Durand: We will fight any slur on Sir Greg Martin’s good name
An academy trust set to have its funding axed by the government has hit back – blasting department officials for “waging a campaign” against the school, and has vowed to fight any “slur” on the trust or its staff.
The Education Funding Agency issued Durand Academy Trust with a notice of intention to terminate its funding agreement yesterday, claiming the trust has failed to comply with six of eight requirements set out in an earlier warning.
Now the trust has responded, claiming the government has waged a campaign against the school that has been “been characterised by misrepresentation, half truths and inaccuracies”.
A statement, released last night, read: “The academy feels today’s action is motivated not by a desire to see the best for the children in the academy’s care, but by personal and political discomfort at an academy fulfilling it’s remit – i.e. providing educational excellence at the same time as financial security.”
In July, the trust – championed by former education secretary Michael Gove (pictured right) – was told to address concerns over finances and potential conflicts of interest and sever ties with its chair of governors and former executive head, Sir Greg Martin (pictured).
However, as revealed by Schools Week, the trust refused to meet all the conditions.
The statement added: “The academy stands by it’s ex-head, Sir Greg Martin (who was knighted for his services to education) and will fight today’s EFA decision, and any slur on Martin’s character or good name, as well as the character and good name of the academy and any of the staff involved who are dedicated to the education of their pupils, as a matter of principle.”
Martin, who resigned as head last year, faced criticism from MPs after it emerged he was paid more than £400,000 in salary from the school and management fees from London Horizons, which runs the school’s leisure facilities on a commercial basis.
He also ran a dating agency with the company registered at the school’s address.
But the trust claimed academies should be able to make a profit, and use the cash as they see fit to improve facilities for pupils.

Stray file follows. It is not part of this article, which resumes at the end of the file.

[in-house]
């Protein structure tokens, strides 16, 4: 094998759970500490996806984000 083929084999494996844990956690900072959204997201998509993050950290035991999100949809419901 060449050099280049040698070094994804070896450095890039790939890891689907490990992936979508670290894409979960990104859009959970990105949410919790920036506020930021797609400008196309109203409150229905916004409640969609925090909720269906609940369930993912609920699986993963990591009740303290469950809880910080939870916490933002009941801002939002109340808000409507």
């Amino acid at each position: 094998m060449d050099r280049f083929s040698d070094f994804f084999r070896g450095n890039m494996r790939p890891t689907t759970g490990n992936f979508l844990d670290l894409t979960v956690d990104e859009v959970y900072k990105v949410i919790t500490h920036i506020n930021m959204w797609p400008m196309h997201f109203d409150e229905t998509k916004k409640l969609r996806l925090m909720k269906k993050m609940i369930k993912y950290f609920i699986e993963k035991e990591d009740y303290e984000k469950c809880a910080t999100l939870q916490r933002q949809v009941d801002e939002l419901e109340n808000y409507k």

Durand Academy will continue to fight this decision
“Durand Academy will continue to fight this decision as we feel strongly that unless we are vindicated the future education of this country’s children will suffer and that the principle must be established that a self-governing academy has the right to make a profit and surpluses for the benefit of the children in its care and to use this profit and surpluses as it sees fit to improve the facilities on offer to its children and their local community.
“It is through this philosophy that Durand has been able to found and fund the country’s only free state boarding school which is offered for the use of all its pupils.”
Most of the government’s original demands related to the structure of the trust and conflicts of interest surrounding its association with several other organisations.
They included Durand Education Trust, which owns land occupied by Durand Academy in Lambeth and has been under investigation by the Charity Commission, and London Horizons Limited, which runs the school’s leisure facilities on a commercial basis.
Mark McLaughlin, the trust’s interim executive headteacher, previously told Schools Week that Durand Education Trust would meet a condition to transfer back £1.8 million to the academy trust, as long as the EFA gave reassurances it would not confiscate the cash.
The termination letter gives the trust a year’s notice, after which the government can either find a new sponsor or close the school.